We all need to communicate. All of this, all the attempts to create healthy individuals that are educated about their bodies and their options, can only be done in partnerships between young people and the caring adults in their community. WE CANNOT DO IT WITH OUT YOUR HELP. This past winter, I accompanied 15 adolescent girls to a family health clinic. We were there to explore facilities and experiences that accompany such a visit. The doctors and nurses were very accommodating to the girls' questions and concerns about sexual health. The health practitioners spoke candidly about the issues and their non-patronizing tone encouraged discussion. I was astonished by the girls' responses. I could tell that they had never before encountered an adult who spoke frankly about sex in a way that did not scare the girls or threaten them. Most of the young girls I work with are told outright, either by family or teachers, not to have sex. This is the extent, I'd say, of the conversation. While the intentions may be in the right place, this is not effective in reaching young people.
Adults, as authority figures, have a great advantage in having their voices heard by young people. But often this advantage is not realized because either the adults avoid their responsibilities to young people, or they refuse to respect youth's rights as human beings. The nurses and doctors had a degree of influence over the girls that I could not come close to. They did not judge, because that is not what they were there to do. Decisions that concern a person's body are personal. As a peer educator, I can only do so much. I can provide a space for discussion and interaction. But young people also respond to adult role models who respect them and their intelligence.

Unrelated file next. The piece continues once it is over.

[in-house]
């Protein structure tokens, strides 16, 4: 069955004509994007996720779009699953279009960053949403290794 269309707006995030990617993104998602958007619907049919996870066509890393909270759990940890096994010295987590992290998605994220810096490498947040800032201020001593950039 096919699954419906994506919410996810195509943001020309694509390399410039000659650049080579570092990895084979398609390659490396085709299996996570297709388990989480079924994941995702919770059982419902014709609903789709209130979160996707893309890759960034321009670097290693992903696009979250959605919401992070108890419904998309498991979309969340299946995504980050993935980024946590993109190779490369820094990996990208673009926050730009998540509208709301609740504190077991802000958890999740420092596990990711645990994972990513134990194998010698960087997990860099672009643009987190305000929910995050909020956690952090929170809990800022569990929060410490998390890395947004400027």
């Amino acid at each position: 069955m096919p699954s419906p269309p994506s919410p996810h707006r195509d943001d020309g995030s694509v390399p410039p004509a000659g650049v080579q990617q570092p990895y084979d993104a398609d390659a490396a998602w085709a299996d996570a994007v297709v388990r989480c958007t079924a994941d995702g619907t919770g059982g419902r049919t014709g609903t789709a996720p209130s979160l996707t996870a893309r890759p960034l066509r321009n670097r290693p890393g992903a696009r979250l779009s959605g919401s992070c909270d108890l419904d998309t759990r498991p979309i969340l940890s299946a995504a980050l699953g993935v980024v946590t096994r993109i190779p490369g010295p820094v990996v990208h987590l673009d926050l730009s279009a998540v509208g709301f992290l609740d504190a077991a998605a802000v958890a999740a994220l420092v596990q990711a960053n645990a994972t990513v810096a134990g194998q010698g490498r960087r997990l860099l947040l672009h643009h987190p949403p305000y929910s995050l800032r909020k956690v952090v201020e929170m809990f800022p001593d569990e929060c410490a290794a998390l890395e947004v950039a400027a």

So, you may ask, aside from attitudinal changes to promote honesty and respect, what, specifically, do I think needs to be done? What should we teach youth? In my opinion, I think the ABC approach that is being taken in Uganda could work well in the United States. However, it can only work if the slogan of Abstinence, Be Faithful and use Condoms is kept in tact. Its integrity is in its comprehensive approach to sexual activity. I particularly like this approach because it does not make value judgments on any of the sub-parts. I also like the ABC approach because, if applied properly, it respects the decision making abilities of young people. Each of the options, whether it be abstinence or faithfulness or condom use, is appropriate for different people at different times in their lives. And this strategy allows room for individuals, all individuals, young or old, to make choices that are appropriate for them. Some might say that the ABC approach or something similar has already been tried in the United States and has not worked. This, I can say from personal experience as a high school student in Virginia and a health educator in the Illinois, is not true. Honest, comprehensive sex education has not been supported in the United States yet.
I say yet because I have hopes that my voice and the voice of hundreds of thousand of young people from across the nation will be heard. This past year, I have been working with a youth-led, grassroots movement—the My Voice Counts Campaign—which has, as its goal, the implementation of honest sex education in all of our schools. Advocates for Youth has been an inspiring organization in my life and the life of many other youth activists who do not want to see one more life put in jeopardy because of ignorance.
I hope some of what I have said to day will shed greater light on the issues that are on the table. While they are complex and often emotionally loaded, I do believe in common ground. I have seen it and heard here today. But more importantly, I have to believe in common ground for the sake of myself, my peers and our future.